Cheers all.
    Heidi

    Reply
    • Diane C February 4, 2014, 1:06 pm

      Ooh, Heidi, that’s the nicest thing I’ve been called all day! In fact, it’s the only thing I’ve been called all day. That’s because I’m FIRE (which I’ll define for you as you may not know the meaning of this acronym, much less believe in its existence).

      “Financially Independent, Retired Early.”

      After a week of heavy volunteer activities, today I have blessedly nothing on my schedule. Feels great. Hey everybody, I’m an Outlier, Yippee!

      Reply
    • Mr. Money Mustache February 4, 2014, 1:11 pm

      Aha, but what most people currently want to spend on themselves is irrelevant – the purpose of this blog is to CHANGE the spending desires of those people.

      We are only outliers because we are ahead of the curve at the moment.

      There’s no sense to me, pandering to the current habits of an irrational society by writing about them as if they were rational and immovable. Much better to fix things – it is just a larger case of the middle class person’s ability to fix one’s own lot in life.

      As for the definition of “Poverty”, which gets assigned around the $20k level just because it is below the national average.. what if we changed the word to “On the lower end of still-fucking-ridiculous Abundance”? Now many people would be happy living at that level of spending!

      This is not to make light of the real social problems that exist in the country. But I think they are spending and habit problems rather than income problems.

      Reply
      • phred February 5, 2014, 9:39 am

        I’m wondering if it’s all about luck. You and the Missus were lucky to be born with a certain genetic heritage, lucky enough to have a childhood where you had to work for things, lucky enough to pick a college major that would pay off instead of one being self-indulgent, lucky enough to have a brain that could conceptualize planning for the future, lucky enough to not be too fearful about life.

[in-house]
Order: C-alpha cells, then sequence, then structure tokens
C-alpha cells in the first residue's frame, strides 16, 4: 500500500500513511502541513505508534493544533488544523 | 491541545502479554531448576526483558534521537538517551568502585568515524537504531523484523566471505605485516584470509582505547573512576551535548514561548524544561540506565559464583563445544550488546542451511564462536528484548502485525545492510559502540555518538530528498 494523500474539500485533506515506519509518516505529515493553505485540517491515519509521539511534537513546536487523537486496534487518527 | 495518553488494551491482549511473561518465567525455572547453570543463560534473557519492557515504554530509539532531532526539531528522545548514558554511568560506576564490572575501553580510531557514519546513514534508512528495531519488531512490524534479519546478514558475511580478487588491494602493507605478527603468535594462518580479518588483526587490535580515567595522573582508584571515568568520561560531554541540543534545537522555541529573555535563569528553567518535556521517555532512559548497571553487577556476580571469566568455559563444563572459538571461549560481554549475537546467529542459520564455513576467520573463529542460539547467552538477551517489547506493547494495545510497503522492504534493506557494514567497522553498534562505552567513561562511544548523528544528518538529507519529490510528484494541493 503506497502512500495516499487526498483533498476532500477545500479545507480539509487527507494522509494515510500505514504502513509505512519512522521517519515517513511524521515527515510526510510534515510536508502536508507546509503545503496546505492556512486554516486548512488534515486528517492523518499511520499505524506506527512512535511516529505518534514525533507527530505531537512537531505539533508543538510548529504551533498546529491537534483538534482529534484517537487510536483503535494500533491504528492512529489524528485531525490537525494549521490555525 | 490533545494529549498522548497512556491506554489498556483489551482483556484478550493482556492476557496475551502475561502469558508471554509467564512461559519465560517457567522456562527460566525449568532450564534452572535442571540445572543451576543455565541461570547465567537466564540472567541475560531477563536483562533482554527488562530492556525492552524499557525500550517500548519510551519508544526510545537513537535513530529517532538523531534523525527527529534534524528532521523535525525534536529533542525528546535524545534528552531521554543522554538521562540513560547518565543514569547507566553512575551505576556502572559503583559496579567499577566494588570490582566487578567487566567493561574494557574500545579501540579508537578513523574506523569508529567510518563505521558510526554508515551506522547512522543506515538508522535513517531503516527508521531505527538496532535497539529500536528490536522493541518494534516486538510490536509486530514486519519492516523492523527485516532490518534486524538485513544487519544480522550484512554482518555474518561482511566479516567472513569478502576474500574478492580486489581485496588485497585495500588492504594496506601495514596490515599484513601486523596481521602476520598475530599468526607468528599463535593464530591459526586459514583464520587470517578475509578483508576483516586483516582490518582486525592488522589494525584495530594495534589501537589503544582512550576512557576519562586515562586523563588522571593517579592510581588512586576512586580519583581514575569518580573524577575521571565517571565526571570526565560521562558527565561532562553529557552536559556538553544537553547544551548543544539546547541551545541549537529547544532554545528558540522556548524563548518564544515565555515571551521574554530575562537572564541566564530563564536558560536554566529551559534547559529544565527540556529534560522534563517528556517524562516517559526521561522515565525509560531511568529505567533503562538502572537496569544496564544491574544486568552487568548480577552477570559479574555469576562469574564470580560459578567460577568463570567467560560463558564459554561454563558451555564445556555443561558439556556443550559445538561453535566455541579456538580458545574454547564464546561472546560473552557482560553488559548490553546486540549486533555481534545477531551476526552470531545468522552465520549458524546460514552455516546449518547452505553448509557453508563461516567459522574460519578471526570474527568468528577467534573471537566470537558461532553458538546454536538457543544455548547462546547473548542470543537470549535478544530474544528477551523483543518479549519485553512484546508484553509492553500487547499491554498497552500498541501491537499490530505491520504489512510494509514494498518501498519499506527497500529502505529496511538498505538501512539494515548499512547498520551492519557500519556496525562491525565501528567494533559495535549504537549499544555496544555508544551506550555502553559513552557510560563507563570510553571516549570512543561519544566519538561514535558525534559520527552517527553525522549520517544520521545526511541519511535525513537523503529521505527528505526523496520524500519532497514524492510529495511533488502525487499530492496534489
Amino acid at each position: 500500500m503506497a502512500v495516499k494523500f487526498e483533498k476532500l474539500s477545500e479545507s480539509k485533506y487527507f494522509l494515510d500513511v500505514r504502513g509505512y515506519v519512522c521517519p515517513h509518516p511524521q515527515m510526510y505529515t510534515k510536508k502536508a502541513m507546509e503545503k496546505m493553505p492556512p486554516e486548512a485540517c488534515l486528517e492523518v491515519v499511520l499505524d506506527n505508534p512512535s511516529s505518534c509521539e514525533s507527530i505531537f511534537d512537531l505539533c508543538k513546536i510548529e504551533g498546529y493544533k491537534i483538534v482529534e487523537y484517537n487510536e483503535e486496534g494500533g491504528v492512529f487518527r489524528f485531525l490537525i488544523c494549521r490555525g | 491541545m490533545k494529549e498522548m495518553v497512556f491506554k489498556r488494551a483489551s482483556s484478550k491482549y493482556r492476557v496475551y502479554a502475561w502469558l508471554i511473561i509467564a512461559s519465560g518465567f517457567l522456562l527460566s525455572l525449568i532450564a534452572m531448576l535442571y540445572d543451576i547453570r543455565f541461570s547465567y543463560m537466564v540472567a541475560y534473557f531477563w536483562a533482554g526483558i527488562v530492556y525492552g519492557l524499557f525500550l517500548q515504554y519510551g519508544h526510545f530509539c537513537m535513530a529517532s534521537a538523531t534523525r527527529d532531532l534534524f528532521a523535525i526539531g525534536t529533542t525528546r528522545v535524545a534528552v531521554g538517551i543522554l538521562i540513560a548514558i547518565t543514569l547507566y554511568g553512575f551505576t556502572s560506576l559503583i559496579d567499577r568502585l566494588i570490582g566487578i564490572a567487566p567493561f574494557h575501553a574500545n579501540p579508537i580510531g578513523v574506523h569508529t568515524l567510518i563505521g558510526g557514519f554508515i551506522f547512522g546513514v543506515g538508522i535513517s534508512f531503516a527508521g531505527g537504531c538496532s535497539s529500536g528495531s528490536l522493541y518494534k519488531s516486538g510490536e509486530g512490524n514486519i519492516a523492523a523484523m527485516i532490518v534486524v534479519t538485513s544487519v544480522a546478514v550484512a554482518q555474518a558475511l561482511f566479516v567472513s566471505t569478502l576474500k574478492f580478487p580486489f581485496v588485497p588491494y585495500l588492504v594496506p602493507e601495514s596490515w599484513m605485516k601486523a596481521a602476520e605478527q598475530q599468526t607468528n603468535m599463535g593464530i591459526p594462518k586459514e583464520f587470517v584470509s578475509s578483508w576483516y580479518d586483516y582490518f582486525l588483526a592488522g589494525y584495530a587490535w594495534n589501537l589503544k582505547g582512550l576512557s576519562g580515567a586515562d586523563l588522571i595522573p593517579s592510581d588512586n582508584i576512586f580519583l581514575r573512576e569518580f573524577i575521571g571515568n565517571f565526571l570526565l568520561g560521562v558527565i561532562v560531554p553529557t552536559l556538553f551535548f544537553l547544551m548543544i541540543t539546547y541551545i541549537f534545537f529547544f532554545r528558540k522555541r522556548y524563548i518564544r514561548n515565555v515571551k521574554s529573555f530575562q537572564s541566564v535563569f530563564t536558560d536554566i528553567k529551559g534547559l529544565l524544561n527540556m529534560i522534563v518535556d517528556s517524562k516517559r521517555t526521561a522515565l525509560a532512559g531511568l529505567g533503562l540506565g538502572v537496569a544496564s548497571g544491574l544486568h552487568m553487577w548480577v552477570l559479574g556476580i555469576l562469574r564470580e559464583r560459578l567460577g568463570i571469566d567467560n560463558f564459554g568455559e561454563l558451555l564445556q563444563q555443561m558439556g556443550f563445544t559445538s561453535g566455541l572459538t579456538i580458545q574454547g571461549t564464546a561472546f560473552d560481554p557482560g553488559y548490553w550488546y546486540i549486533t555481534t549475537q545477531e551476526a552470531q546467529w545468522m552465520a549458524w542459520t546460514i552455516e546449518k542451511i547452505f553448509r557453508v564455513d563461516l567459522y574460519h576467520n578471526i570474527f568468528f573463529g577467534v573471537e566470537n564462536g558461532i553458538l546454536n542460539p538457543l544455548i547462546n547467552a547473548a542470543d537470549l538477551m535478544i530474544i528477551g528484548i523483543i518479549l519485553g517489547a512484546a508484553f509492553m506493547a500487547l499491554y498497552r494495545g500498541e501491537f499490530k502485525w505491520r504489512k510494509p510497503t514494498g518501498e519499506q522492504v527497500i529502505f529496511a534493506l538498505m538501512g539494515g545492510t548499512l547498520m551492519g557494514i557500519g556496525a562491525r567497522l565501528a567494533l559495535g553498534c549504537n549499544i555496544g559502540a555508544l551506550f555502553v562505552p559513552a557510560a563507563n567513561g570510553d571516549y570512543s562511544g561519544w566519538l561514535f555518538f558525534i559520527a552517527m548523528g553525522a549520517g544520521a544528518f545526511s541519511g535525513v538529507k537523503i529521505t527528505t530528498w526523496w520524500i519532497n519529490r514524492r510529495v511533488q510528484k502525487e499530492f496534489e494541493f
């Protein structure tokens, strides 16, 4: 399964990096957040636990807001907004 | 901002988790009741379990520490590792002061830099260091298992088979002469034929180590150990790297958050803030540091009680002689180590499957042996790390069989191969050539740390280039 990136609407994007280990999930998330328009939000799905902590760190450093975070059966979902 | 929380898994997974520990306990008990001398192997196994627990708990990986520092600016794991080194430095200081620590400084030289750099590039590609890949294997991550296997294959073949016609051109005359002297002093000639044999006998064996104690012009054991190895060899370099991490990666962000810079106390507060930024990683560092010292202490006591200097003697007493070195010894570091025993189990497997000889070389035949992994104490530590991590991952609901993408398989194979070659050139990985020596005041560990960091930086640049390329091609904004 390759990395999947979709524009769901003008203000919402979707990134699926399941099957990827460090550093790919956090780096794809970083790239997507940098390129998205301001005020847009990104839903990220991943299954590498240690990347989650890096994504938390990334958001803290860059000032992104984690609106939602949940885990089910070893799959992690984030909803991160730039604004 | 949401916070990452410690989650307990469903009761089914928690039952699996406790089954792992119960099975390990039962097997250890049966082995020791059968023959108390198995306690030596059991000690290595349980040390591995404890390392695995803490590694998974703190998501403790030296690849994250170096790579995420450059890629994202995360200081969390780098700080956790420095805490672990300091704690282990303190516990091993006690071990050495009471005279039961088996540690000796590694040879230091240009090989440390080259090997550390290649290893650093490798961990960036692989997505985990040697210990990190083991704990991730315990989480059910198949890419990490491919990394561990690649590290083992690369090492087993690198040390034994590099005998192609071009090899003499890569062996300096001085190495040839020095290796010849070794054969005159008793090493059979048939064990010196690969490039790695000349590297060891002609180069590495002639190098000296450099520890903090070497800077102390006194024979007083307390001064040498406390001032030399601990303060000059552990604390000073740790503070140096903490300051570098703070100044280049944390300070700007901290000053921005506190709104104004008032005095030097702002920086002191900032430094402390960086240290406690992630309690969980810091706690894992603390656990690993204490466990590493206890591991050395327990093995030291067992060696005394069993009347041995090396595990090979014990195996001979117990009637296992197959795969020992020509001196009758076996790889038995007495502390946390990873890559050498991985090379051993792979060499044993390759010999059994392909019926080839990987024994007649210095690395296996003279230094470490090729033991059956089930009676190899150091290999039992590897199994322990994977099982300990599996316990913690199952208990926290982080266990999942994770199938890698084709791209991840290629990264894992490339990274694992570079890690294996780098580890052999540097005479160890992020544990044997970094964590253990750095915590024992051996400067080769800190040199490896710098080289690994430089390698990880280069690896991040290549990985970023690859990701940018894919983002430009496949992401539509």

The typical American seems to have a planning brain area the size of a pea. He/she would rather carpe diem as the excuse to frequently indulge themselves in self-created rewards and frivolous “enjoyments”.
        Is it all about genetics? I’m a bit down because certain lessons never seem to be learned. Charles Dickens told us to repeatedly spend less than you earn. This was back in the 1800s. Even earlier was the fable of the ant versus the grasshopper.
        As long as we continue to have a market economy it will probably always be thus.

        Reply
        • Spectra February 5, 2014, 10:46 am

          Yes some genetics play into the equation but you go a little to far with the everything is luck vibe. This is why I loved MMM article about % savings vs. years to retirement, there was no discussion of income. I admit that many have gotten themselves into terrible situations that they need help to get out of but the moment you start thinking that your troubles are not your fault then you just blame others and don’t try to improve you lot.

          If you’d like fabulous satistics on wealth read the millionaire next door byt stanley. There he discusses under achievers of wealth (UAW) vs. prodigious achievers of wealth. Doctors are some of the worst UAWs around even though they have extremely high incomes.